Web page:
Additionally, she said the organizations are aware of ‘audit fatigue’ from factories feeling exhausted from the inflow of new requirements into factories.
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“The Responsible Business Hub free support desk will help companies with these issues by ensuring better risk management and increased resilience, improved international reputation, improving sustainability performance, better preparing for future sustainability due diligence regulations, a better understanding of customers’ expectations and requirements and better protecting human rights and the environment,” Sara added.
Compliance on human rights and environmental issues
In a pre-recorded message from the legal expert and Eurocham Board Member Dr. Sok Siphana he said Cambodia must follow the developing trends in Europe.
“The world is on course to end child labor and stop climate change. That means Europe is moving to mandatory compliance on human rights and environmental issues, so we need to upgrade. We need conscious effort from the industry to start looking at the specificity of the regulations and see how it affects us as a supplier. We need companies to work with the Responsible Business Hub to identify shortcomings, develop the business, and be compliant by the new areas of compliance,” Dr. Sok said.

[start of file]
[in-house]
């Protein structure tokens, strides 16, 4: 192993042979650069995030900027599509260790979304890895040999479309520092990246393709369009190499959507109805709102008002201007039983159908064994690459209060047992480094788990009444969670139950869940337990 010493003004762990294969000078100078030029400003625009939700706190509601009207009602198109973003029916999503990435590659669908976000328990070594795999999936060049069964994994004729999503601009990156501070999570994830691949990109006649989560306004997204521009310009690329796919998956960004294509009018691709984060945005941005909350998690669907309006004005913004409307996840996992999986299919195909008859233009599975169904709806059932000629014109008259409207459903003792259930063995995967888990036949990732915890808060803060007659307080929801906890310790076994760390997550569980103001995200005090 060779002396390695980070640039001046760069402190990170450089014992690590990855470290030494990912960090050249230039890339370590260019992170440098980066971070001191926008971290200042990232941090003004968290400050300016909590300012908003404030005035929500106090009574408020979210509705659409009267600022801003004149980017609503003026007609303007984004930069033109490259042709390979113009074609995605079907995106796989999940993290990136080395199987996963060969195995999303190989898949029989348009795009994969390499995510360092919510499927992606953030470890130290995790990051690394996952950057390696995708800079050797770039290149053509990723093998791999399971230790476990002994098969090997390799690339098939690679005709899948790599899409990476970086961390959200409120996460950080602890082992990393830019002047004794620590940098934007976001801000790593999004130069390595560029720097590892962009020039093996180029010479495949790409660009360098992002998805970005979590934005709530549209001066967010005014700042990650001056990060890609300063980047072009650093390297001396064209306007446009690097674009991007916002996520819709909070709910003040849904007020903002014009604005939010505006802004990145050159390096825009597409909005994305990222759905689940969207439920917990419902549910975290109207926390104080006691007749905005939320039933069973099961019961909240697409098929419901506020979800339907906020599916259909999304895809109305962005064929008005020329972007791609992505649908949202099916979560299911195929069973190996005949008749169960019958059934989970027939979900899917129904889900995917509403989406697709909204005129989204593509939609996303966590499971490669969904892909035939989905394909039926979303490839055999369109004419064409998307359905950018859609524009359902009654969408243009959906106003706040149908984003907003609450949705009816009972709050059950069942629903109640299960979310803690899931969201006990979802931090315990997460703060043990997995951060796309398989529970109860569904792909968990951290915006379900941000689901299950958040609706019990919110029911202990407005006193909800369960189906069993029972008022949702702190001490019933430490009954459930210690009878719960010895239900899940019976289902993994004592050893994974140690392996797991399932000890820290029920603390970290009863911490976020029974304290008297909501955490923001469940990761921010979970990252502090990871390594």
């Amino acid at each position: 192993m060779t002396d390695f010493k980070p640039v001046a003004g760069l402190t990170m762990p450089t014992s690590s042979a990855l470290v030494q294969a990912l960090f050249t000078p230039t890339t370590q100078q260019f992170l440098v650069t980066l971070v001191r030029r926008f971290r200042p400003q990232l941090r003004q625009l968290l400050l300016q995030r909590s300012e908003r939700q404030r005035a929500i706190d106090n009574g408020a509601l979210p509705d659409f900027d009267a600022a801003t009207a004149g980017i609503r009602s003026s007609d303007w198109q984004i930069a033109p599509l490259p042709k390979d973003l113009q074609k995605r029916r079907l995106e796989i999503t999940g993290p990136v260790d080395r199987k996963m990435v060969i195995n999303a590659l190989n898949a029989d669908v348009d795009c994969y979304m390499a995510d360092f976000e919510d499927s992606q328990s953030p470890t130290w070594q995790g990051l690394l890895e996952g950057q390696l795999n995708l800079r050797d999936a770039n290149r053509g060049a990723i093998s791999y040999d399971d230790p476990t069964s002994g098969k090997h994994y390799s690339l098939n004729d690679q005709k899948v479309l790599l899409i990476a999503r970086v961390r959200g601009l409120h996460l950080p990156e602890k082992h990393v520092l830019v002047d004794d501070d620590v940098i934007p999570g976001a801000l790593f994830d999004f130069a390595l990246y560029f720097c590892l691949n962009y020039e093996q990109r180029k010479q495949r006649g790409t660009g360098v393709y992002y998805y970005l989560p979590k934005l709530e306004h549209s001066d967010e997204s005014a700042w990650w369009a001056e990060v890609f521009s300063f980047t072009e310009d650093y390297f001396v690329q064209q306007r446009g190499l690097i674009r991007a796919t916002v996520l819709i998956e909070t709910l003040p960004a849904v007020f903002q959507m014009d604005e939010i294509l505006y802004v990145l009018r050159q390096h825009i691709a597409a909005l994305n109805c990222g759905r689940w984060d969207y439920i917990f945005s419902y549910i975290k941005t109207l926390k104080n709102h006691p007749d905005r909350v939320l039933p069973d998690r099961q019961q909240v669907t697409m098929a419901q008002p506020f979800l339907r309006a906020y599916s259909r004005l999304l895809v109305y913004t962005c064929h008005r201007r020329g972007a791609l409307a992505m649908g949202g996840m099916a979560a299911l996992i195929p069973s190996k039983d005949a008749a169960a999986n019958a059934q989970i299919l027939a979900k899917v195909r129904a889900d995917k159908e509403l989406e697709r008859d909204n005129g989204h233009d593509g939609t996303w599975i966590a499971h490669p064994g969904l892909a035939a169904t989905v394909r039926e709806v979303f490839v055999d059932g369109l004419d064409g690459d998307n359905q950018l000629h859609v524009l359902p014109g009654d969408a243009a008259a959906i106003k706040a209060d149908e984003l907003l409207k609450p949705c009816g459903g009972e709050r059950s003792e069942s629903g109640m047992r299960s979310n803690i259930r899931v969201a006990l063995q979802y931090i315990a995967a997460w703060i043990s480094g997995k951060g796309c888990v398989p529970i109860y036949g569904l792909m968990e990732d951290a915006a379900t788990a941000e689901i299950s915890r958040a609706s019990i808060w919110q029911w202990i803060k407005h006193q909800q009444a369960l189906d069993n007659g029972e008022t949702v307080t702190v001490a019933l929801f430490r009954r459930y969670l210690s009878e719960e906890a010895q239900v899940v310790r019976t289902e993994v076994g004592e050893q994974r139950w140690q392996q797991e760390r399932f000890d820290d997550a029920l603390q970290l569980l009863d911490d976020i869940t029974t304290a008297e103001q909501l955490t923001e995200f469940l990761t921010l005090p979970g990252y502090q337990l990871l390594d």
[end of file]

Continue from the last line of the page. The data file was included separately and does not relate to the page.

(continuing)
“Institutional coordination and capacity are important to reaching these goals. To overcome the long-term effects of the pandemic and continue our developments we need collective efforts from all stakeholders, especially from the business community and partners to achieve our vision of becoming an upper middle-income country by 2030. We want to build a strong, resilient, and responsible private sector to strengthen our competitiveness and seize opportunities in the future,” he added.
It is about doing the right thing
Ken Loo, Secretary General of the Textile Apparel Footwear and Travel Goods Association in Cambodia (TAFTAC) said the industry is changing.
“At the moment it is not about a legal obligation, but it is about doing the right thing. That’s why we set up a subcommittee on sustainability. We created that this year because we understand this will be a major focus of the next 5 to 10 years. While this is focused on environmental sustainability, we will not be taking our foot off the gas when it comes to human rights also,” Ken said.
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A panel discussion also covered some more key topics on the day, such as legal issues in implementing the new regulations in a global context and also educating workers as well as factory owners on the impact of this new due diligence for jobs.
The panel discussion included:
- Kristin Sommer (Coordinator of GIZ FABRIC)
- Sara Park (Program Manager of International Labour Organisation)
- Khai Yau Chua (Senior Program of Manager of the Responsible Business Alliance)
- Ken Loo (Secretary General, Textile Apparel Footwear and Travel Goods Association in Cambodia)
- Athit Kong (Chairman of the Coalition of Cambodia Apparel Worker Democratic Union)
Closing remarks from Marc Beckmann, Project Director GIZ FABRIC, said that Cambodia can use the Responsible Business Hub as a competitive advantage for the changes that are coming.
“The German supply chain act might be the only mandatory act right now, but sustainability due diligence is not going to disappear, and it is not the responsibility of just one actor in the supply chain. This is the first Responsible Business Hub worldwide and we are excited to see Cambodia become a leader in developing responsible business practices and fostering sustainability going forward,” he added.